The threat of a no-deal Brexit is creeping ever closer with no obvious plan B visible from Theresa May and her Brexit team, it comes as no surprise that the risk that there may be shortages of vital medicines and other supplies is now looming. The recent dress rehearsal involving the nose to tail lorry chaos at Dover, staged presumably as an "awful warning" to those who would de-rail Mrs. May's Brexit deal, has pointedly demonstrated, if we didn't already know, that supplies may prove to be extremely difficult to obtain post-Brexit, at least in the first few weeks.

This prospect has thrown up a legal question, Jonathan Cooper, a leading Human Rights lawyer, is quoted in today's press suggesting that if the Government goes ahead with a no-deal Brexit and it causes in a shortage in vital medicines the consequence of which could result in loss of life. The Government would then be in breach of the Human Rights Act and the obligations of the international human rights treaty. In addition such an action would also violate common law as the Government cannot knowingly expose the population to the risk of loss or life due to its policies if those deaths would not have occurred otherwise.

The Government can hardly be unaware that shortages in medical supplies almost certainly would result in a rationing of vital drugs or such drugs would not be available at all, thereby causing people to die as a direct result of Government policies. There is the strong possibility that seriously ill patients in the UK could bring a case before the European Court of Human Rights to force the court to put a hold on a no-deal Brexit highlighting on the world stage that the British Government has broken not only its own law but international law as well. Furthermore, should the predicted loss of life actually happen there would be investigations into the circumstances and there would be public attribution of blame. It has further been suggested that the British Government could be accountable to the United Nations.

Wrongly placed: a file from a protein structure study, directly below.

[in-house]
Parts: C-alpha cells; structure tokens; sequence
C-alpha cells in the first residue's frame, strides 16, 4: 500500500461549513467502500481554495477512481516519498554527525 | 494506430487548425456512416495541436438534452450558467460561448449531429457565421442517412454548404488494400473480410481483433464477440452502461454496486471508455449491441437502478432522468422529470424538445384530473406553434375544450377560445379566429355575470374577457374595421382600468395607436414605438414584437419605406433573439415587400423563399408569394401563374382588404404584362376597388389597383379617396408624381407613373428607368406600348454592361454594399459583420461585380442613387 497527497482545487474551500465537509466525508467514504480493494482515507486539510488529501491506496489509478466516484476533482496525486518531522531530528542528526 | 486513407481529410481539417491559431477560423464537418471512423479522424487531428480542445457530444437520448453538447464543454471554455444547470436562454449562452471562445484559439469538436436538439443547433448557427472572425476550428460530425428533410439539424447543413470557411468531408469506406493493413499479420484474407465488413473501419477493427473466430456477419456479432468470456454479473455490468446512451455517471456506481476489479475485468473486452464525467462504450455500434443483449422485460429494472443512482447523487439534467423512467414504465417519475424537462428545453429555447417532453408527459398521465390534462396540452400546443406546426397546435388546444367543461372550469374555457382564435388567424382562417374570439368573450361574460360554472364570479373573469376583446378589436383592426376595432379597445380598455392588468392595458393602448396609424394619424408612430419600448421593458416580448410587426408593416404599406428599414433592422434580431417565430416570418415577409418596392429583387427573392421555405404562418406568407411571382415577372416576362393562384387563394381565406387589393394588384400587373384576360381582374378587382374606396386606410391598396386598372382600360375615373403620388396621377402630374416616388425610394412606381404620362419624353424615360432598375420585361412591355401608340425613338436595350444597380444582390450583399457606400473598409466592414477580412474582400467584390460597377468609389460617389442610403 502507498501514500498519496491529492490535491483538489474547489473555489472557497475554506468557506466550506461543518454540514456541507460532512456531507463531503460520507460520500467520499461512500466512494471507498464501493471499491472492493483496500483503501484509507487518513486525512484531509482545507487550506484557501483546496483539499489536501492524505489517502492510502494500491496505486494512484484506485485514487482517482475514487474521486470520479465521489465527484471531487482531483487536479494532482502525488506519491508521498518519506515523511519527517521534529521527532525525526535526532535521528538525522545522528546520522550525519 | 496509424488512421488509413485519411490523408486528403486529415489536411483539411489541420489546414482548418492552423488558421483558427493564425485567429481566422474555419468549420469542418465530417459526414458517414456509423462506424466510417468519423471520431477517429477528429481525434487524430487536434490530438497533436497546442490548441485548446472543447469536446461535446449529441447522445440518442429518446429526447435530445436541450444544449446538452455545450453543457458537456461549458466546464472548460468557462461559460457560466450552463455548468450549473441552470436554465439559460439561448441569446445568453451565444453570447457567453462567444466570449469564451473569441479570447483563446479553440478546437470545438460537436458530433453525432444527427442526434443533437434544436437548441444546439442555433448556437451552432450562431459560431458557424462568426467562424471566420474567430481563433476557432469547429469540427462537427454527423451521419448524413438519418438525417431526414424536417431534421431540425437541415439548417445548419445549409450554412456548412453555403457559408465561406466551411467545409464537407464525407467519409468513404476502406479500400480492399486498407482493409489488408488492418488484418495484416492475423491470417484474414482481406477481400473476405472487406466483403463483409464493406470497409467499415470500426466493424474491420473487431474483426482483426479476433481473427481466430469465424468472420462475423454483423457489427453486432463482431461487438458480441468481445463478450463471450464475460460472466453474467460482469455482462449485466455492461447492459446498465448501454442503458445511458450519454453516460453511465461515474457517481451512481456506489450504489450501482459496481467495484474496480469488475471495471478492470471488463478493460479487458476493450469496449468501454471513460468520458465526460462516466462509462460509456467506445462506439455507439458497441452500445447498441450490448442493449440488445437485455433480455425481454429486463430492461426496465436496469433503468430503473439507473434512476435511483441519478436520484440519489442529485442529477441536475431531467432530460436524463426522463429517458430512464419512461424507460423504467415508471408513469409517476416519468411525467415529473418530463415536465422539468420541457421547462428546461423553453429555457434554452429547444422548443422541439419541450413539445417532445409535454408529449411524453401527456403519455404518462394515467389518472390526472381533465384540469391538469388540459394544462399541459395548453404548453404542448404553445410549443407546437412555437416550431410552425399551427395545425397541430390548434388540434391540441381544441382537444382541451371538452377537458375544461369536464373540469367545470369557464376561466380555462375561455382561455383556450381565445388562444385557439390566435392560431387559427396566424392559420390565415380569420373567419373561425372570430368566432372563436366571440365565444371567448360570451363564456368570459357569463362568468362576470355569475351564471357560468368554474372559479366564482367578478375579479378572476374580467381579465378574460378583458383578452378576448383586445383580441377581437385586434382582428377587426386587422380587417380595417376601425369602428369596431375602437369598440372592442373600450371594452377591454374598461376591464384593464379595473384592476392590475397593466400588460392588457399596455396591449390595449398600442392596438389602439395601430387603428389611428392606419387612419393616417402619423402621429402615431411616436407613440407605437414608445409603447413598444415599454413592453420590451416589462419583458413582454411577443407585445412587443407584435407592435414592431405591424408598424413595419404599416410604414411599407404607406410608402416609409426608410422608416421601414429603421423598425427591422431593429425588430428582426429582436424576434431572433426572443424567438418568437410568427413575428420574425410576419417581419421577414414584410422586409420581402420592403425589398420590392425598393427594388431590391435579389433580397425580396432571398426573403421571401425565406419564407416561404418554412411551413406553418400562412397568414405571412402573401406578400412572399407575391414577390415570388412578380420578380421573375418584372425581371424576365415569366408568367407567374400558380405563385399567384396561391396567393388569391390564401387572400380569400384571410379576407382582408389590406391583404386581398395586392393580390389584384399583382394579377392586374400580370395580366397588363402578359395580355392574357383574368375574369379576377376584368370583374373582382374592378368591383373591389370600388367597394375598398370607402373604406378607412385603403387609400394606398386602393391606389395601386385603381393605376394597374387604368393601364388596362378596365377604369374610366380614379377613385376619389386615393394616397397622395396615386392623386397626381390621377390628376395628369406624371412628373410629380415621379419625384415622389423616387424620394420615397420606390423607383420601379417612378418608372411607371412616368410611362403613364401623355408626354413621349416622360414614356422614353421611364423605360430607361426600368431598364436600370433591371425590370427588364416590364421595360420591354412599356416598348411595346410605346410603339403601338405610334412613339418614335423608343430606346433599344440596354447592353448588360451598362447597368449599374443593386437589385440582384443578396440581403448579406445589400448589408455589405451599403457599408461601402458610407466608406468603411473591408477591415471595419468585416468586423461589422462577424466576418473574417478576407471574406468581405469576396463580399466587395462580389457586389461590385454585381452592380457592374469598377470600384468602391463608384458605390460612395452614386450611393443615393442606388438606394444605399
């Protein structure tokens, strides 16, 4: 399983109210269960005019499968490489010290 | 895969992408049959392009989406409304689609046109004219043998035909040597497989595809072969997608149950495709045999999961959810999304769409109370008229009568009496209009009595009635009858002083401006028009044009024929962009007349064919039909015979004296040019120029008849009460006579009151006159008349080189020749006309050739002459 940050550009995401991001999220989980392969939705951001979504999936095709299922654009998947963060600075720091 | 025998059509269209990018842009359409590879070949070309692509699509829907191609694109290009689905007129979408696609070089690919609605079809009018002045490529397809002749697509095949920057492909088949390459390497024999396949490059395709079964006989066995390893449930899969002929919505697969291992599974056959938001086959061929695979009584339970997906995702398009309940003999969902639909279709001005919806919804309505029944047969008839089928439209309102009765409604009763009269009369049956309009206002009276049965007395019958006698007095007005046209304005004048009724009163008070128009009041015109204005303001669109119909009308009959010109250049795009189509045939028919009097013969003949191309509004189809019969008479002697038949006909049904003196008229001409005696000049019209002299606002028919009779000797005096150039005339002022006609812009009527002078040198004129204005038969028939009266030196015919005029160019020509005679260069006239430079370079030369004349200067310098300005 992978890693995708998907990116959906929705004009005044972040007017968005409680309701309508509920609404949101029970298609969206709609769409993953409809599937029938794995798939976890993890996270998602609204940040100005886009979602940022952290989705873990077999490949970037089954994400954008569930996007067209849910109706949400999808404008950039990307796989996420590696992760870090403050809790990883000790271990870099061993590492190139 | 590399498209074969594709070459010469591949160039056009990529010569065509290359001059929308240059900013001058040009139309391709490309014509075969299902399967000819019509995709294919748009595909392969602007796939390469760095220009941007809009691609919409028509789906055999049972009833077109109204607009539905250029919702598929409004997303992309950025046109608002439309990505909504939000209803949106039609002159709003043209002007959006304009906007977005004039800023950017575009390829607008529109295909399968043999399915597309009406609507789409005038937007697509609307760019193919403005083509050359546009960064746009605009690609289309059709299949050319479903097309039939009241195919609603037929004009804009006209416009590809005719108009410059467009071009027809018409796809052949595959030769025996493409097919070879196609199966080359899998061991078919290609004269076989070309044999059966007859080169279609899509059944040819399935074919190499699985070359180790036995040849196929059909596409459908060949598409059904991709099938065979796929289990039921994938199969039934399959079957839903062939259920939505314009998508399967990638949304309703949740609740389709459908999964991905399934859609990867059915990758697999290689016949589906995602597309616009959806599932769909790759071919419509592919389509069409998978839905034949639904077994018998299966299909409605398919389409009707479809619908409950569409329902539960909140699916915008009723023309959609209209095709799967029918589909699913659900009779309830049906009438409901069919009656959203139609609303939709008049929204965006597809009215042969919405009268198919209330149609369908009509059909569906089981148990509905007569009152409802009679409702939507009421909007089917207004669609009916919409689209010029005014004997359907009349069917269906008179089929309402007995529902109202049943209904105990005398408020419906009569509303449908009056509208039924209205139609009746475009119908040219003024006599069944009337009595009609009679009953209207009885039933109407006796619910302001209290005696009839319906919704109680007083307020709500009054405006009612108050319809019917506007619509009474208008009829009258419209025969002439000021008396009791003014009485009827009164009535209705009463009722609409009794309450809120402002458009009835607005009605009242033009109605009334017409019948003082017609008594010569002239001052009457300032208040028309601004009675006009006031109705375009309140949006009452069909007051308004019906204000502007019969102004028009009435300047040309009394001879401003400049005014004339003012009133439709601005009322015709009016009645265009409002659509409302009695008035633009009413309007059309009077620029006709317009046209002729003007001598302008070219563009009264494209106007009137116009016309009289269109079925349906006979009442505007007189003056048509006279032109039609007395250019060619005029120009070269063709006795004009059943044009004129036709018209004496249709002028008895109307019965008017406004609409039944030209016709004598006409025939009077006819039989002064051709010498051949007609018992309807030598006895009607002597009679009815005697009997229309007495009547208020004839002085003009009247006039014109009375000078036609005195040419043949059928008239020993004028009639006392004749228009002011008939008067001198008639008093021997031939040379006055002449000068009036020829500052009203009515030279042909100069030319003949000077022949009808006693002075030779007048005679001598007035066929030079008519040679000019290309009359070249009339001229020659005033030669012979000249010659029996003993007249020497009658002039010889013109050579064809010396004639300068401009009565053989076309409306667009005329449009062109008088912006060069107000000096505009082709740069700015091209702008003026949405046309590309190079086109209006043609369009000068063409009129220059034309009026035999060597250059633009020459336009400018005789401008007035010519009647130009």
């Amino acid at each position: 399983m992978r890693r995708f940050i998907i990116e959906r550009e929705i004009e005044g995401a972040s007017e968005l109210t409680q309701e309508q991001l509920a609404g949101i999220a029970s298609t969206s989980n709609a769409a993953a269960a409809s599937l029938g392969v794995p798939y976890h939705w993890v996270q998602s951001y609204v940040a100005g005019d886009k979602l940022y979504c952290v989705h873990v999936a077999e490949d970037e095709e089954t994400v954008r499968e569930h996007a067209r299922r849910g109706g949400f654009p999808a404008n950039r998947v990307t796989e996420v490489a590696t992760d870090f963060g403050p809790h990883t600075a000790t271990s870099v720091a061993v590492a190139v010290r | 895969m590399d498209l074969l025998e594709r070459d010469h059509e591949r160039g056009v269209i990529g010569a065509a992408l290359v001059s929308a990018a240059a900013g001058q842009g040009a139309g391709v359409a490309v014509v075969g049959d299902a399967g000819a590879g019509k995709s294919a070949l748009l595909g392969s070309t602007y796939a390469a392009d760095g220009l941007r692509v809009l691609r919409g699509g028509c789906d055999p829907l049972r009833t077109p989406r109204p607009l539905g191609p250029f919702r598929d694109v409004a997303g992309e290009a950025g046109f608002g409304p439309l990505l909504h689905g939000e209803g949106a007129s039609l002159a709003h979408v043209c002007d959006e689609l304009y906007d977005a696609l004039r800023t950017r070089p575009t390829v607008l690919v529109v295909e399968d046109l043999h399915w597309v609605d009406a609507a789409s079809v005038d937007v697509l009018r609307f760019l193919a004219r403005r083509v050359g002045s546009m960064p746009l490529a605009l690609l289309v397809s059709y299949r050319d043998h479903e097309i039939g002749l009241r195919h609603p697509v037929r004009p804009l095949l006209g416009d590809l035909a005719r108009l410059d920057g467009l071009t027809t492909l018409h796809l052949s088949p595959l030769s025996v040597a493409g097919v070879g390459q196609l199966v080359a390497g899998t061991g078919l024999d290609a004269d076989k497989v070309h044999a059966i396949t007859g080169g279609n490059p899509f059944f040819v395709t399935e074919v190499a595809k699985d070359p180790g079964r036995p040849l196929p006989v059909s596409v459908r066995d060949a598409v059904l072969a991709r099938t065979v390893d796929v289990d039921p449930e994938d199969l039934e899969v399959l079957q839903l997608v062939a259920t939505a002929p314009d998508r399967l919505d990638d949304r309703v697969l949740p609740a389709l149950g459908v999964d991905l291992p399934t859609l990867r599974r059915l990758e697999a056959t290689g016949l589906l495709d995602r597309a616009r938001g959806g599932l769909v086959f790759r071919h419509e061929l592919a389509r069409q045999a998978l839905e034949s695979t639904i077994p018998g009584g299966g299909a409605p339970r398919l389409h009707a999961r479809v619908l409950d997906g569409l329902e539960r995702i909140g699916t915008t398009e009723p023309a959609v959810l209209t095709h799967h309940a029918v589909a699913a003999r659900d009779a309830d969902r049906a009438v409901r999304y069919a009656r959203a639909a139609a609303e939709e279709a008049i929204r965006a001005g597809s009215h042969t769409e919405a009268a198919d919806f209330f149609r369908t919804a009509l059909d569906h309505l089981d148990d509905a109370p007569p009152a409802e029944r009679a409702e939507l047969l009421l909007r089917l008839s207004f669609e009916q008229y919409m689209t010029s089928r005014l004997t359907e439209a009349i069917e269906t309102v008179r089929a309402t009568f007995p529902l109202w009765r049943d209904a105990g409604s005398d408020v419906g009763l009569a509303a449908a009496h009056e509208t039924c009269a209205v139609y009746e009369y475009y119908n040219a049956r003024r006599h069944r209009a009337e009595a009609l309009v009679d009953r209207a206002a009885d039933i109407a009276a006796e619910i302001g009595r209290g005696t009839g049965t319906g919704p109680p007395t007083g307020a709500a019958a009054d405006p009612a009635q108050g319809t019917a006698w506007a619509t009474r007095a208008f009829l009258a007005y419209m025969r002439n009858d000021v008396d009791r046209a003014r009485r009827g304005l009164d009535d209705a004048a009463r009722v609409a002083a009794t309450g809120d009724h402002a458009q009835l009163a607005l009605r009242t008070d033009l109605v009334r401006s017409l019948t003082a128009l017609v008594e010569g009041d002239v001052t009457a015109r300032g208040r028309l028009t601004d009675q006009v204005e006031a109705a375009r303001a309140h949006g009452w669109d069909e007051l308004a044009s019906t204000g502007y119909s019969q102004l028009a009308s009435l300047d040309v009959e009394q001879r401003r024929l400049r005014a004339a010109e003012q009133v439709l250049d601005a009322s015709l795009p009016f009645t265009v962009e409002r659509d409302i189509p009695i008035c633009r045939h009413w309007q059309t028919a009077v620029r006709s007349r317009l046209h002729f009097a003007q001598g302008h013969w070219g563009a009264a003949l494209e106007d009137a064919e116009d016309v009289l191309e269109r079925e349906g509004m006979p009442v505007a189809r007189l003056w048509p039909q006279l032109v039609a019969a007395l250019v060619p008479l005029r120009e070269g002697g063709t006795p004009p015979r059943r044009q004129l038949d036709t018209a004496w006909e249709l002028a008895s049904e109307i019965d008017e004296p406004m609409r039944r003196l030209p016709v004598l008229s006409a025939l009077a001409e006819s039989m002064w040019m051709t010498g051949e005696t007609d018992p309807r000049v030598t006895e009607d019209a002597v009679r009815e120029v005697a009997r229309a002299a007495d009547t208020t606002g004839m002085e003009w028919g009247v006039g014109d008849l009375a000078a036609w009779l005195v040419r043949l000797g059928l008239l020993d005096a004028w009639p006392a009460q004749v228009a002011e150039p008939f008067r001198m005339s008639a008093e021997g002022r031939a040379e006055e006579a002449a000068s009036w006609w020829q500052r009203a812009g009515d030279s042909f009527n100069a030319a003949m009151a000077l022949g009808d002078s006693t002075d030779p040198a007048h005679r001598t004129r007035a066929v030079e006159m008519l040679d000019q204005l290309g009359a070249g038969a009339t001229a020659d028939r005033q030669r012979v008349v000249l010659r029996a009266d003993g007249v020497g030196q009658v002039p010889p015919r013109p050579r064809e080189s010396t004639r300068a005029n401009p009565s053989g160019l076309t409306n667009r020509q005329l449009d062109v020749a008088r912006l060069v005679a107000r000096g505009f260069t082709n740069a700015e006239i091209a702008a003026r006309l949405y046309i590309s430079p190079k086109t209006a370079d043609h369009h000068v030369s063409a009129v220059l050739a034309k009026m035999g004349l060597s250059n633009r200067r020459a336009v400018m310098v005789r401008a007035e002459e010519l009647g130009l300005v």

Mrs. May and her Brexit team have acknowledged the potential risk of shortages of critical medical supplies should a no-deal Brexit be the only course that can be taken and somewhat tellingly have contingency plans for constraining civil disorder with as many as 3,500 troops on stand-by and the police are making themselves ready for public protests. The health secretary, Matt Hancock, estimates that there could be a much as six months of shortages but this could easily escalate as the Government is in uncharted waters and it is difficult, even with statistical information, to estimate who will fall desperately ill in the next six months and how many sick babies will be born requiring extensive assistance. Planned stockpiling of vital medicines and blood products was announced in the summer last year.

A legal assault to prevent a no-deal Brexit would not be aiming at preventing Brexit altogether but to prevent a non-compliant Brexit. The Government cannot simply overlook the law because their planned strategy has not been a success. The rights of the people must be respected and nobody should lose their life due to a political policy.

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